“Who Are the People in Your Neighborhood?” The song plays as a soundtrack in the back of my mind as I scurry around town checking off items on my list: pay the water bill, deposit money at the bank, pick up a few items at the grocery store, and indulge in an iced coffee (well, that wasn’t actually on the list.) The familiar characters from Sesame Street serenade me with their chorus.
I find it amusing and yet profound that those simple lessons from childhood continue to speak into my life today. The voices challenge me to think about the answer to the question. In a culture of fast paced, rapidly impersonal exchanges with humanity, recognizing the faces in my community becomes challenging.
Who are the people in my neighborhood? Some are close friends; people with whom I have shared life for up to two decades. We become extended family; sharing the old fashioned act of borrowing a cup of sugar, watching each others’ children, providing meals in times of adversity, driving kids to school and generally doing life together.
But other people in my sphere are not people with whom I interact daily but are familiar faces in the routines of my life. I think of the cashier at the grocery store with whom I exchange pleasantries and small talk a few times a week as she scans my forgotten items for dinner. We don’t know much about each other but have gained glimpses into each other’s world through finding common humanity as we share a laugh or frustration. The woman who waits on my family as we grab snacks at a fast food restaurant on our way to church also comes to mind. We know her now on a first name basis and when we arrive, she already knows what will be ordered. Though not all these relationships have the same depth, they have one thing in common: “connectedness.”
That commonality has sacred implications.
One morning, as I woke up to the radio station set to my alarm, a woman’s voice convicted me that I also woke up to a new reality. As she spoke, I listened to her happily testify to an app she uses to order food and beverage. No phone call. No waiting in line. Simply show up at the appointed time and pick up the order.
What is happening to our connection to one another? I confess, as someone who is middle aged, it’s tempting to fall into the “when I was growing up…” train of thought. Every generation waxes nostalgically about their past while struggling to embrace changes in culture. However, this particular movement away from human connection really tugs at my heart.
The digital age appears to create an abundant number of ways in which we can increase our connections to one another. Social media allows us to initiate relationships with people across the globe. These relationships can offer opportunities to engage with diverse voices. However, it becomes tempting to quickly gravitate toward others according “categories.” therefore decreasing exposure to others different from ourselves.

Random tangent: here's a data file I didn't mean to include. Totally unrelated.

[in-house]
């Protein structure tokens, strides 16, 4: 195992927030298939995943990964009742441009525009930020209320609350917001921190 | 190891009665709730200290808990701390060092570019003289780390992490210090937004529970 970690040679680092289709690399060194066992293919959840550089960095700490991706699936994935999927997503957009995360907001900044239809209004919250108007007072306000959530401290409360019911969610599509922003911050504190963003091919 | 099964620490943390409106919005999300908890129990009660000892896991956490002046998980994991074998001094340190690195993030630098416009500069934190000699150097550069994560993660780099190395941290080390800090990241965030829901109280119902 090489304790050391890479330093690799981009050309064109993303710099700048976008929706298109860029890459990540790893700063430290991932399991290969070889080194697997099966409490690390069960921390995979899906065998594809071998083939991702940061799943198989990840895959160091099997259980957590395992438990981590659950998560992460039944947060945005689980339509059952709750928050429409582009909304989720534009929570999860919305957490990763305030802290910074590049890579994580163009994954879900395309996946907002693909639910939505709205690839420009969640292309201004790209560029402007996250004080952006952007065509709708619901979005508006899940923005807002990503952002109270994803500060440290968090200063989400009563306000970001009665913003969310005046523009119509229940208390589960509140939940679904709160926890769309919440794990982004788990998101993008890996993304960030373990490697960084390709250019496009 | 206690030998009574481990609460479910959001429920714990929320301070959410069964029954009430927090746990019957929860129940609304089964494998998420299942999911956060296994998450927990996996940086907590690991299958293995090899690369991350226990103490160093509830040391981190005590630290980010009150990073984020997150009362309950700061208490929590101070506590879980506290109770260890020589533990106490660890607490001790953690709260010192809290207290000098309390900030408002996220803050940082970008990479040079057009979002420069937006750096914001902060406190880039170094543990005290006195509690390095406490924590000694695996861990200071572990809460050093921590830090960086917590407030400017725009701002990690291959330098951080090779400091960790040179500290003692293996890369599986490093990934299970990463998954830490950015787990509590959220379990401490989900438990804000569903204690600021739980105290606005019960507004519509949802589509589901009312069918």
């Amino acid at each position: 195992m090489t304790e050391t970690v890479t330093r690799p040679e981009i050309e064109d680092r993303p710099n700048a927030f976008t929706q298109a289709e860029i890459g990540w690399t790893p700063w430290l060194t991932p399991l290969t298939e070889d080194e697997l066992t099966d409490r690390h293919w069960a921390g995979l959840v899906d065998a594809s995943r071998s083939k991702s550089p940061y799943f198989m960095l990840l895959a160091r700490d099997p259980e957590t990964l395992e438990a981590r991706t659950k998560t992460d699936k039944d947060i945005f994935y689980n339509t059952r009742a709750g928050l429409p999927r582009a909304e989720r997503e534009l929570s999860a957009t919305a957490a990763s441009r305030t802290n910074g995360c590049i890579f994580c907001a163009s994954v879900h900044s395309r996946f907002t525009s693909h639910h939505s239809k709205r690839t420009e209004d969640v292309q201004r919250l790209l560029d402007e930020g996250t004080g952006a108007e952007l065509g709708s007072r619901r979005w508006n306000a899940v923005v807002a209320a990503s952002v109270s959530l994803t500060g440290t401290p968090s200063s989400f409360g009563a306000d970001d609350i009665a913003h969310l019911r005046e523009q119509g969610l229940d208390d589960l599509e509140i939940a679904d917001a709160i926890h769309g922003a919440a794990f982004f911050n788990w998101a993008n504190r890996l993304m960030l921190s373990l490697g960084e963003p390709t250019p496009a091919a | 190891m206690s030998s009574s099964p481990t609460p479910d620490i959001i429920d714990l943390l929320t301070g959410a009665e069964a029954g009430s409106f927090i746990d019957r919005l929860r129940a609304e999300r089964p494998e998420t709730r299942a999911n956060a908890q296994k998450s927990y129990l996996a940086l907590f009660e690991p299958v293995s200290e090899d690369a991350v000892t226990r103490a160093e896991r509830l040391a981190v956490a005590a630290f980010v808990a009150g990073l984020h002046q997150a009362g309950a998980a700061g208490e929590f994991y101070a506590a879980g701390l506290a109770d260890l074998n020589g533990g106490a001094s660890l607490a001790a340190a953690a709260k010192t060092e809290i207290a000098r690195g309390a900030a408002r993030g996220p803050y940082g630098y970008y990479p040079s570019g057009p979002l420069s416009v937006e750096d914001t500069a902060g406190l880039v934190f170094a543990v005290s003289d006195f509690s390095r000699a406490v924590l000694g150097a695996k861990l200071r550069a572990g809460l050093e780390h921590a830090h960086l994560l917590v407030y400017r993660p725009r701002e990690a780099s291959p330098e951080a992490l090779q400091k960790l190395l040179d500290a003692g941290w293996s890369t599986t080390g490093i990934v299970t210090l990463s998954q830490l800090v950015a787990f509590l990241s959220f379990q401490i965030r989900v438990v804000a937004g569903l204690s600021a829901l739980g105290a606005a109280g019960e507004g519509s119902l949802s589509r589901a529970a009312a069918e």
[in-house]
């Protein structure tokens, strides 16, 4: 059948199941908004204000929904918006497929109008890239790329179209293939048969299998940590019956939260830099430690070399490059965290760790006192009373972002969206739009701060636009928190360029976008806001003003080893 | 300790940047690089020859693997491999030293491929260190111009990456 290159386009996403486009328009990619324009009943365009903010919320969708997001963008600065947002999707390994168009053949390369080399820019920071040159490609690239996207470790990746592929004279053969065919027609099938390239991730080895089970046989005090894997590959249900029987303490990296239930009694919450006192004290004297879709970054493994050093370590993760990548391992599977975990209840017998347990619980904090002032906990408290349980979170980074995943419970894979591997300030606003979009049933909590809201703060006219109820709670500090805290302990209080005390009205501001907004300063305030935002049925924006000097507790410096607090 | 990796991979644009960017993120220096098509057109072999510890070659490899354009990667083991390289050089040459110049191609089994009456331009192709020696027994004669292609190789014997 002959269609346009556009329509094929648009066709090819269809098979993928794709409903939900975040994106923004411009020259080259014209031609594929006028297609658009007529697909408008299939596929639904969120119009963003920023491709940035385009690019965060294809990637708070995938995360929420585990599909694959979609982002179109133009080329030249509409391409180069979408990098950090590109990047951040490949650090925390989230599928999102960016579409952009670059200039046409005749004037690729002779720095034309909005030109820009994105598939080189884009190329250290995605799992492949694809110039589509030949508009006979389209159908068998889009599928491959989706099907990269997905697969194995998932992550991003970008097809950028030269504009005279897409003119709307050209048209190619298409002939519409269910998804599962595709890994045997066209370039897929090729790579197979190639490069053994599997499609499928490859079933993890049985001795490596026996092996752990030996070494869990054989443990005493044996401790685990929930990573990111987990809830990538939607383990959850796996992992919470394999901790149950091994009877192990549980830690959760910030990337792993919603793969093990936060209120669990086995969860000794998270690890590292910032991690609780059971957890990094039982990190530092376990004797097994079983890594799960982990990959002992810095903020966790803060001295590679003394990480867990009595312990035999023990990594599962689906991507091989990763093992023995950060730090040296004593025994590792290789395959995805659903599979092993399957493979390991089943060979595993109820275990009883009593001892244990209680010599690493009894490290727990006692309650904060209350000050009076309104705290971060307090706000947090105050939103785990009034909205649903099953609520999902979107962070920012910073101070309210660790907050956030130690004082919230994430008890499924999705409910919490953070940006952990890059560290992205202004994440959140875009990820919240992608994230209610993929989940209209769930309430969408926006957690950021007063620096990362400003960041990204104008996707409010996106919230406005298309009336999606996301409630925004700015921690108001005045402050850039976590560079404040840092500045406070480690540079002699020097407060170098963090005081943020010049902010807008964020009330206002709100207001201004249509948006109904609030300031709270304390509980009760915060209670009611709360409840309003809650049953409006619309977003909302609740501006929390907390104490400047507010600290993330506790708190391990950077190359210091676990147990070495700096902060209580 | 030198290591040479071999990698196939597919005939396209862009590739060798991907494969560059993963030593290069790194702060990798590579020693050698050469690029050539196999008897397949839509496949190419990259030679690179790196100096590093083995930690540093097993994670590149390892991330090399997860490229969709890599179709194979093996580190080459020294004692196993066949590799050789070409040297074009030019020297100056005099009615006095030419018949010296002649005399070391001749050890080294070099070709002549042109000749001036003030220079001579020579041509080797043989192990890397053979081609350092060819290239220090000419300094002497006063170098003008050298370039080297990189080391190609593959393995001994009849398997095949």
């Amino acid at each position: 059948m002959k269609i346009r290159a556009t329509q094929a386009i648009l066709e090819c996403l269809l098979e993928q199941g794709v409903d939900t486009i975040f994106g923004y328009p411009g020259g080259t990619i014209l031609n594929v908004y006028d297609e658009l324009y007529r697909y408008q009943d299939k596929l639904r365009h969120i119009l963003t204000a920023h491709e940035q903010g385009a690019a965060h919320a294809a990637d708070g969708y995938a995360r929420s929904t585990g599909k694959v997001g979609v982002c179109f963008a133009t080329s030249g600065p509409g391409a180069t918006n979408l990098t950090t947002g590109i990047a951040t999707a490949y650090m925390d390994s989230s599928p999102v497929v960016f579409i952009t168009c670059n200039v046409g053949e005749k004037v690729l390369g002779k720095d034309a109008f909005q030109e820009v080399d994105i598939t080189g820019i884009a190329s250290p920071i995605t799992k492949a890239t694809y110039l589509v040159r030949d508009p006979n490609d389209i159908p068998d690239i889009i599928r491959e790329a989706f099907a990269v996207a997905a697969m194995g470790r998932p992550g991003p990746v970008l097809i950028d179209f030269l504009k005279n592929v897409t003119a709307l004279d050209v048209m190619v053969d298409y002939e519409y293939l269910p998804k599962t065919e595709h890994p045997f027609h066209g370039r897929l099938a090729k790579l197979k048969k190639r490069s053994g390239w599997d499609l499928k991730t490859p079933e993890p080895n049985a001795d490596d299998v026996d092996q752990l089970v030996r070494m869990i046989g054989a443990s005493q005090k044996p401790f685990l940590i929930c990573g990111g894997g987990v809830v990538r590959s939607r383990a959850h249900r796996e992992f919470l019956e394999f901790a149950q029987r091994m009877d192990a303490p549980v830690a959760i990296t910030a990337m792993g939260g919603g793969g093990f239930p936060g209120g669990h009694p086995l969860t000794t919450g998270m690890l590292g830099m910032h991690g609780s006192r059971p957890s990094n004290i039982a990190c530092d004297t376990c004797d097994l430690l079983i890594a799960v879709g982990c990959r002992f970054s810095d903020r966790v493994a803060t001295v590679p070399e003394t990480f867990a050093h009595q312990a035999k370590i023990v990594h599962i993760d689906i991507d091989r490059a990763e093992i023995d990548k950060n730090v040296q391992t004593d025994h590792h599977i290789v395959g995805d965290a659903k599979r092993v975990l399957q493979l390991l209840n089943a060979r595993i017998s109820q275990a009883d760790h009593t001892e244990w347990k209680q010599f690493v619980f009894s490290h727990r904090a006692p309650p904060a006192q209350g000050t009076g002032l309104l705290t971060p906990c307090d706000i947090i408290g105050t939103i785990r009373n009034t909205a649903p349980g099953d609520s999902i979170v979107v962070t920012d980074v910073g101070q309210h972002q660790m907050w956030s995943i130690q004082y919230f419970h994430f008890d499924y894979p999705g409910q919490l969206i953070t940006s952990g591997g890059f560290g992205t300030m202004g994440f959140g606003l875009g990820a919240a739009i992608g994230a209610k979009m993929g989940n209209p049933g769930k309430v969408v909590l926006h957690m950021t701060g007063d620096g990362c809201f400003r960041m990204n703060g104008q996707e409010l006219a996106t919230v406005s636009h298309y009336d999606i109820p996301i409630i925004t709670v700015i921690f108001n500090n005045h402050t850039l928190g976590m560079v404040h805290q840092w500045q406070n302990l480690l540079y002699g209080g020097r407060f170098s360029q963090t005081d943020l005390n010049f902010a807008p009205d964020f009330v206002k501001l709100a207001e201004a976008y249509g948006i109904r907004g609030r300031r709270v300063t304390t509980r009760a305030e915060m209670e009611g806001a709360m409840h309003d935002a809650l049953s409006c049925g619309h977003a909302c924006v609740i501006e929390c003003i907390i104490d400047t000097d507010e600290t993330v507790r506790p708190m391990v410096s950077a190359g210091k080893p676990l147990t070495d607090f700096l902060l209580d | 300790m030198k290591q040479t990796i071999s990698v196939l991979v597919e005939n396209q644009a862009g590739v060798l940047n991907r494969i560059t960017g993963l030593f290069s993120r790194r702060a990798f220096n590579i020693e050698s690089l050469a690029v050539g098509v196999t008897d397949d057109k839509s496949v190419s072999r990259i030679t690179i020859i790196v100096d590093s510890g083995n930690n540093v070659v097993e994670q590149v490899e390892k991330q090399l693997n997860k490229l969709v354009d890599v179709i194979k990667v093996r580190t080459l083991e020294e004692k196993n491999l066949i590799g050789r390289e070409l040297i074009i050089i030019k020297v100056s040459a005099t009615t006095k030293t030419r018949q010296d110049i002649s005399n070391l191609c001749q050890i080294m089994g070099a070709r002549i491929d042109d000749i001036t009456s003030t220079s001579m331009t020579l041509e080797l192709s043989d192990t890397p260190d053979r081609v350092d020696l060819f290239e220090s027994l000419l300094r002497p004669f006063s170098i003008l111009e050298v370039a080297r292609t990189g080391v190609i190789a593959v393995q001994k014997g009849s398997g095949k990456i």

I also wonder how many encounters in the “flesh” are being missed by engagement primarily online. If God’s character is revealed through the Imago dei found in all of us, what are the implications if we create barriers to encountering the breadth of human creation? C.S. Lewis writes in The Weight of Glory “There are no ordinary people. You have never met a mere mortal.”
A few years ago, my 18 year old son was searching for a local job. I was surprised at the impersonal process he encountered. Most applications he submitted were online and involved personality tests, questions with limited options for clarification, and background history. Only a few of the many applications submitted resulted in an interview. Most of them yielded no feedback at all; even with follow up phone calls. After a year, he finally landed a position. Ironically, it was one with a pop up store which interviewed on the spot after he inquired about a position in person.
I am reminded that not so long ago, looking for a first job involved filling out a paper application and then walking into a neighborhood shop inquiring of vacancies. In person. No personality test. No exhaustive background check. Risky? Probably. But a certain amount of risk is always involved in entering a relationship. What do we learn about each other as the relationship builds and more of our stories are disclosed?
Changing our habits does not come easy. Convenience will likely be sacrificed in order to engage in intentional connections. I am mindful of my own struggles yesterday. As I waited in the neighborhood pharmacy drive through, the woman in the other lane engaged in what felt like a lengthy conversation with the employee. The woman’s dog had accompanied her and became the theme of a mutual adoration for pets. At first, I felt frustration bubble below the surface of my skin. My patience was running low as I typically expect a quick turn around in a drive through. However, my own passionate thoughts about the void of human interaction broke through my impatience. I was waiting for a sacred purpose.
Isn’t this where it starts? I asked myself. Simple observations, Impromptu connections. Transformation on a small scale. Yes, I sit longer while they talk. When these connections multiply within my neighborhood, we all benefit. Trust. Education. Understanding, People are more than their names or titles. Imago Dei. A ripple of connections not only strengthens the fabric of a local community but also has implications globally.
I am inspired by Martin Luther King Jr’s words, “I admire the good Samaritan, but I don’t want to be one. I don’t want to spend my life picking up people by the side of the road after they have been beaten up and robbed. I want to change the Jericho road, so that everybody has an opportunity for a job, education, security, health.” By reframing how we view our interactions, we can see them as opportunities for transformation: for others and ourselves.